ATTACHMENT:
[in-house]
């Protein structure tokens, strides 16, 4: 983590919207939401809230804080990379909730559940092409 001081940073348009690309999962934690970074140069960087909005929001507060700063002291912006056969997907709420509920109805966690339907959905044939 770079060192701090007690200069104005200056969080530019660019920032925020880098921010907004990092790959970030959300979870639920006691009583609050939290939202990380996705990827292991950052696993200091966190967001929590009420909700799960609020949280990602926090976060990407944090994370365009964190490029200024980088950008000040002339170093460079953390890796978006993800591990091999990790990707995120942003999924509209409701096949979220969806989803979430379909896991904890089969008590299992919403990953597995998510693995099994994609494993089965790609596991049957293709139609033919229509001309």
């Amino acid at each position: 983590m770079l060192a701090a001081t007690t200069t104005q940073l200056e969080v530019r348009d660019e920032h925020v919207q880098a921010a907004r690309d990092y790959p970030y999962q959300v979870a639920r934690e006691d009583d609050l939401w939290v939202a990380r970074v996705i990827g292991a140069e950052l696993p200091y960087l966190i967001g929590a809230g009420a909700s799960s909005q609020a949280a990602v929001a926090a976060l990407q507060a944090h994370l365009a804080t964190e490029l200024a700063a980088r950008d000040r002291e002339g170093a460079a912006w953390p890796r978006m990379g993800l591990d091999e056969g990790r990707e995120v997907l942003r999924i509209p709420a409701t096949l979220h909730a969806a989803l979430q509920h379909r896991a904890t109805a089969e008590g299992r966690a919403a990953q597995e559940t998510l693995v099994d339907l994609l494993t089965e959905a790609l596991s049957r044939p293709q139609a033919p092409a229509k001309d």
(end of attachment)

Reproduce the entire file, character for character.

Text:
[in-house]
């Protein structure tokens, strides 16, 4: 983590919207939401809230804080990379909730559940092409 001081940073348009690309999962934690970074140069960087909005929001507060700063002291912006056969997907709420509920109805966690339907959905044939 770079060192701090007690200069104005200056969080530019660019920032925020880098921010907004990092790959970030959300979870639920006691009583609050939290939202990380996705990827292991950052696993200091966190967001929590009420909700799960609020949280990602926090976060990407944090994370365009964190490029200024980088950008000040002339170093460079953390890796978006993800591990091999990790990707995120942003999924509209409701096949979220969806989803979430379909896991904890089969008590299992919403990953597995998510693995099994994609494993089965790609596991049957293709139609033919229509001309």
């Amino acid at each position: 983590m770079l060192a701090a001081t007690t200069t104005q940073l200056e969080v530019r348009d660019e920032h925020v919207q880098a921010a907004r690309d990092y790959p970030y999962q959300v979870a639920r934690e006691d009583d609050l939401w939290v939202a990380r970074v996705i990827g292991a140069e950052l696993p200091y960087l966190i967001g929590a809230g009420a909700s799960s909005q609020a949280a990602v929001a926090a976060l990407q507060a944090h994370l365009a804080t964190e490029l200024a700063a980088r950008d000040r002291e002339g170093a460079a912006w953390p890796r978006m990379g993800l591990d091999e056969g990790r990707e995120v997907l942003r999924i509209p709420a409701t096949l979220h909730a969806a989803l979430q509920h379909r896991a904890t109805a089969e008590g299992r966690a919403a990953q597995e559940t998510l693995v099994d339907l994609l494993t089965e959905a790609l596991s049957r044939p293709q139609a033919p092409a229509k001309d």